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Howard Fast

Nov. 11, 1914 - Mar. 12, 2003

  Adam Bernstein, Washington Post
  Eric Homberger, The Guardian
  Mervyn Rothstein, New York Times
  Daniel Gavron, Haaretz
  Ilya Baranikas, Moscow News
  Michael Bonski, Boston Phoenix
  William F. Buckley, Jr., National Review

Hope for the Heart and Food for the Soul:
Historical Fiction in the Life of Howard Fast

"Howard Fast died during the writing of this article, at the venerable age of 88. Thereby, I offer it here as a tribute, though not an entirely uncritical one, to the memory of a much-loved author."

Maxine Gomberg photo

New biography of Howard Fast - 2012:
Life and Literature in the Fast Lane
by Gerald Sorin


$2.00 in 1933
Howard Fast's Two Valleys, was published by The Dial Press in 1933, when he was 19, at a cover price of $2. Seventy years later, as the first published book of a world-famous author, it could command over $500 for a copy in fine condition. Fast said that was more than he ever received for it in royalties*.

Howard Fast's last published novel was Greenwich (he lived in Greenwich, Connecticut in his later years), which appeared from Harcourt in April, 2000... a literary career spanning 67 years! (The hardcover first edition had a cover price of $25.00. Paperback copies are available online today for under $1... "last novels" are not as collectable.)

$25.00 in 2000

But it is for his earlier works of historical fiction, especially those dealing with the American Revolution, that he has received the greatest acclaim. Among his best-loved novels are:

The Last Frontier (1941)

The Unvanquished (1942)

Citizen Tom Paine (1943)

Freedom Road (1944)

My Glorious Brothers (1948)

Spartacus (1951)

Bibliophile Pages

Titles marked with the open book are Bibliophile Pages, in which books are treated in greater detail than in the bibliography listing, especially with regard to editions, but also with the inclusion of texts, links, reviews, illustrations, etc. Pages are dedicated to single titles. Images can be enlarged by clicking.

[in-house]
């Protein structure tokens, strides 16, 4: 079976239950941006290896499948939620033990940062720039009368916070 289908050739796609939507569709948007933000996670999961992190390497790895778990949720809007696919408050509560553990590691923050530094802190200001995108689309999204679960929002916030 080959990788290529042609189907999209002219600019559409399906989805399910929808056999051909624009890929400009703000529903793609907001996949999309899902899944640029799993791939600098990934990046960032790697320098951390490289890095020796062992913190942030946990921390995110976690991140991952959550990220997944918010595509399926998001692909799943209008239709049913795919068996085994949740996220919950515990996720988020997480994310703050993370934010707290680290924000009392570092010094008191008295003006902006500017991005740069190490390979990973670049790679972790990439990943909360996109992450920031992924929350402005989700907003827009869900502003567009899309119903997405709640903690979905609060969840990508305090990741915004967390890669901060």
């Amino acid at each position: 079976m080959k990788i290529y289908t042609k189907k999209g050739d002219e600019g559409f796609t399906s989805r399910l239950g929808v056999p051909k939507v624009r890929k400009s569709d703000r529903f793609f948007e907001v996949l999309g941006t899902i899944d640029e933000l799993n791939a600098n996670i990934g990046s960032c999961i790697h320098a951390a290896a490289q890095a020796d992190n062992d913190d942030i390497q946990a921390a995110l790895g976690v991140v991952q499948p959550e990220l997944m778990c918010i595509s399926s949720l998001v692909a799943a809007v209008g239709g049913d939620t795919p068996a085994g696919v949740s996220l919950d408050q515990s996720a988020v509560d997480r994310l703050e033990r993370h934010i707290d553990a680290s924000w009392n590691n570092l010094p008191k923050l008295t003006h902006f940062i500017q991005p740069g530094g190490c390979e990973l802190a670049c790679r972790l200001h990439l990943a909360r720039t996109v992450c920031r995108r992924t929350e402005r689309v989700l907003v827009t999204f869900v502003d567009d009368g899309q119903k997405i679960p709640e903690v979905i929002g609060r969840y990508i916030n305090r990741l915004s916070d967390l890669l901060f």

an eyewitness account...
Peekskill U.S.A. (1951)

As an author-publisher, during the blacklist

The Blue Heron Press (1952-56)

The Immigrants Series

Howard Fast was a well-known name in the 1940s, when he was a best-selling author and controversial public figure. He is known to readers of a later generation for his best-selling Lavette family saga, which was made into a television mini-series, "The Immigrants", in 1978, directed by Alan J. Levi. The fifth volume, The Immigrant's Daughter, published in 1981, was "the triumphant conclusion of the Lavette Saga".

The Immigrants

Second Generation

The Establishment

The Legacy

The Immigrant's Daughter
Twelve years later, in 1997, Fast wrote a further conclusion, An Independent Woman.

The Masao Masuto Mysteries
E.V. Cunningham

Howard Fast wrote mysteries as E.V. Cunningham, including this series of seven starring Masao Masuto, a nisei detective with the Beverly Hills Police Department... devotee of rose cultivation and Zen meditation...

The Case of the...








E.V. Cunningham's

Between 1960 and 1973, Howard Fast published a dozen suspense-mystery novels under the pseudonym E.V. Cunningham, with titles which were women's names:


























   When I was a boy, I developed a passion for Howard Fast's novels, and read all I could find in my school library. Then, one day, I no longer found his books. Fast was blacklisted for being a member of the American Communist Party...